MOYNE Shire Council will draw up scenarios for a potential new regional livestock selling centre after feedback from a Koroit community meeting on Wednesday night.
Co-operative ownership will be among the options and possible locations will be discussed with Southern Grampians and Corangamite Shire councils.
However, Moyne is unlikely to build and run a saleyards as a municipal enterprise, rather it would rely on private investment.
About 40 people at the meeting, mainly farmers and stock agents, indicated they opposed Warrnambool City Council’s moves to close its municipal yards on Caramut Road which have served the district since the 1970s.
The city council is looking to have Regional Infrastructure Pty Limited (RIPL) build and operate new saleyards within 40 kilometres of the municipal boundary.
RIPL is also looking at operating in Corangamite Shire, but livestock industry sources are concerned the company could go as far as Lismore.
The Koroit audience called for the shire to take an active role in finding an alternative venue.
A further meeting will be held at Mortlake Golf Club next Wednesday night to gauge community feeling in that district.
Moyne Shire mayor James Purcell said the meeting turnout gave an indication of what steps the shire should take next.
“We will work to achieve what is in the best interests of our ratepayers wherever the future new saleyards might be,” he said.
“Our officers will start working on it straight away and we aim to come up with a counter proposal to any other proponent.”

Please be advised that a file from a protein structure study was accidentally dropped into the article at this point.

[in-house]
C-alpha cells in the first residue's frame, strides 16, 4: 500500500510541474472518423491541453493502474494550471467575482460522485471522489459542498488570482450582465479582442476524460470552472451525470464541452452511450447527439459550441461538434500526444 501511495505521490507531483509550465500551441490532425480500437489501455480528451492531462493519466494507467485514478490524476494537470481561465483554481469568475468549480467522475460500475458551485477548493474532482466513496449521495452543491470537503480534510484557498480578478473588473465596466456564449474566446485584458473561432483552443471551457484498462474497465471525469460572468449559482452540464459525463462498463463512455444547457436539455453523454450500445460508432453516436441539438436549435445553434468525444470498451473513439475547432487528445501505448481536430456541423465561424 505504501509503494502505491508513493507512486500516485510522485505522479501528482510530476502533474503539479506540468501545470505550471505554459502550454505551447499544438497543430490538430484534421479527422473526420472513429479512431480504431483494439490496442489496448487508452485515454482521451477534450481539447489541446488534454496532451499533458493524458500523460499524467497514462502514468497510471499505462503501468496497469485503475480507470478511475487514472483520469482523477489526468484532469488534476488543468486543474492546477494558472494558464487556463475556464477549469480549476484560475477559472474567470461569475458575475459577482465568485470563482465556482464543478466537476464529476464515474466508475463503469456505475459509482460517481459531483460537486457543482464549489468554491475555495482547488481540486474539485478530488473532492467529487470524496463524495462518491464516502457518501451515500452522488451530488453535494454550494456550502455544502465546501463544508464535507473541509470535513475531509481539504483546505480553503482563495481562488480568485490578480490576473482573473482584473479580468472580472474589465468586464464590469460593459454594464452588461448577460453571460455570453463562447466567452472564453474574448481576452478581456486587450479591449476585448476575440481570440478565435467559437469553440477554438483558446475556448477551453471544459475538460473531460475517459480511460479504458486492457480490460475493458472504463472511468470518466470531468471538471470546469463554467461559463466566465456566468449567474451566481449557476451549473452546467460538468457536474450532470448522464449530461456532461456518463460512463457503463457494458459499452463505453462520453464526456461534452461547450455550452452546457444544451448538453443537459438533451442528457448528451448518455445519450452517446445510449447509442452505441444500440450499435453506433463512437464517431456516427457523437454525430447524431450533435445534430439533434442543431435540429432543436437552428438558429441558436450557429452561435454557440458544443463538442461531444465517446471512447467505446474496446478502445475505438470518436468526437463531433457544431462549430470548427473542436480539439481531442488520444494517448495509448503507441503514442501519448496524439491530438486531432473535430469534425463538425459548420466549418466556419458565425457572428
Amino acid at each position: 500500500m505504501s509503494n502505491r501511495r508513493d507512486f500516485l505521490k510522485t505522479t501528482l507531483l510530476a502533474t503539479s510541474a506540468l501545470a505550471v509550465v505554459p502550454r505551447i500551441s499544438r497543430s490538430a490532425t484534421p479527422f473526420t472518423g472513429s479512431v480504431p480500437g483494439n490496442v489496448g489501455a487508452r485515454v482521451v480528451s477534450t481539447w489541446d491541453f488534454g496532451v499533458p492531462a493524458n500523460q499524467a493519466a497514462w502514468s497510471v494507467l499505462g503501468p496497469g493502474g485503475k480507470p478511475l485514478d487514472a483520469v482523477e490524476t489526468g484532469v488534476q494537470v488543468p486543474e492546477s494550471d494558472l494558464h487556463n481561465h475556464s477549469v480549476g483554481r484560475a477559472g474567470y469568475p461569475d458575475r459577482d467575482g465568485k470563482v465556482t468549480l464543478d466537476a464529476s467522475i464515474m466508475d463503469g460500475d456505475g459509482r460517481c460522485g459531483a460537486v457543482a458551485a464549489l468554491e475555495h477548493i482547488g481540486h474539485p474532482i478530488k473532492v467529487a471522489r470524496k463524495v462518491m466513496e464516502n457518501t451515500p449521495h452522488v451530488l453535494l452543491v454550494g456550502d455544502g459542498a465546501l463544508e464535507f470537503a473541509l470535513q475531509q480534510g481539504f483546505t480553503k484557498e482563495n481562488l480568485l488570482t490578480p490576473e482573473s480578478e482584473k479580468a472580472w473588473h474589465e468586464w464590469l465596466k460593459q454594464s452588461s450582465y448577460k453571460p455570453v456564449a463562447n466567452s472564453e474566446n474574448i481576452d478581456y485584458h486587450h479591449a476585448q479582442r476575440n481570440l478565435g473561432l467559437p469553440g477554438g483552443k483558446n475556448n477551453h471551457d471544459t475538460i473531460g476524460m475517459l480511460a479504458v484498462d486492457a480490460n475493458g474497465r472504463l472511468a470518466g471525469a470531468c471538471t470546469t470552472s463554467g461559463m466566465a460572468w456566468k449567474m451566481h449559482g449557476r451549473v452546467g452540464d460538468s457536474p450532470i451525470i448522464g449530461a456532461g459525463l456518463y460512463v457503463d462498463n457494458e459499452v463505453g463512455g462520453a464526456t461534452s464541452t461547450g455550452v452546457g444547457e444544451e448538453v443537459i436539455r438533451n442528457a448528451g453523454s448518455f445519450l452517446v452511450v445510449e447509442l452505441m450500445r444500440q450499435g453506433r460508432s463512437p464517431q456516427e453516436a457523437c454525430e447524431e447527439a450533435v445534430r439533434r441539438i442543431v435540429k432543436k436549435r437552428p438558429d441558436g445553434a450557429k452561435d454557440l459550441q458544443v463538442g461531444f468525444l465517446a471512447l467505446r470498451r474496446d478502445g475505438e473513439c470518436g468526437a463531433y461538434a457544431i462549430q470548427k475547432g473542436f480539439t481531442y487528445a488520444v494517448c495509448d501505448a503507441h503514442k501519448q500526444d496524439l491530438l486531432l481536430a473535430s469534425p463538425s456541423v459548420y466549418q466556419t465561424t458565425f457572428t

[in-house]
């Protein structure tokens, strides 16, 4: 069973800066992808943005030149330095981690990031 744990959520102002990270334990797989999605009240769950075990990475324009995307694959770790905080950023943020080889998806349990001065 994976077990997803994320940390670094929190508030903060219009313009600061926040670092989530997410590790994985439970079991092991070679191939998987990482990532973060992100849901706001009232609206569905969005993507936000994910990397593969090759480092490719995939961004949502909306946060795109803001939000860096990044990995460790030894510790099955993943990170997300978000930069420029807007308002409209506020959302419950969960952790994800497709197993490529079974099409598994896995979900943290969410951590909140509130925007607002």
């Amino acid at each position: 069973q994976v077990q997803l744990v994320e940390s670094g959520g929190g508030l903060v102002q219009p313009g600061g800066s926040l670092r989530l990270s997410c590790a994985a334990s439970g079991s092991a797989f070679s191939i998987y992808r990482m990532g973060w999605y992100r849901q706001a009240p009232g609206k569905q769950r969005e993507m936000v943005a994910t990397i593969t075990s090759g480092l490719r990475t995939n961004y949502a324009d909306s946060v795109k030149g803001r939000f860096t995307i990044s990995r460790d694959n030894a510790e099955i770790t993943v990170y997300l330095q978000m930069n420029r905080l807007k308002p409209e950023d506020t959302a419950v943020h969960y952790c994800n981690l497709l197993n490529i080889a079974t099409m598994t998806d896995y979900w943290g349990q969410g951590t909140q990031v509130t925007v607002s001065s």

Moyne will prepare plans and costings for a no-frills livestock selling centre as opposed to a proposed investment of up to $18 million by RIPL.
Cr Purcell said under a co-operative ownership model there could be an option for the council to contribute land.
“However, at the end of the day if we come up with a model and farmers and agents don’t support it we won’t force it,” he said.
Cr Purcell indicated Moyne councillors were unlikely to support investment in a new municipal saleyards, but recognised the importance of having a suitable regional selling centre.
He said attempts to have discussions with the city council had failed, but he recognised the city’s authority in deciding the future of its operation.
Cr Anthony Keane said Moyne would need a strong indication of support from farmers and agents to take the issue to the next level.
Cr Jim Doukas said he understood Southern Grampians Shire Council was considering the future of Hamilton’s saleyards and he recommended discussions with that council on a regional operation.
“We need to work with Hamilton and convince them they have as much to lose as us if RIPL decides to build at Lismore,” he said.
Stock agents Phil Keane and Jack Kelly said “flash Harry” saleyards were not needed and the best approach was to have local co-operative ownership.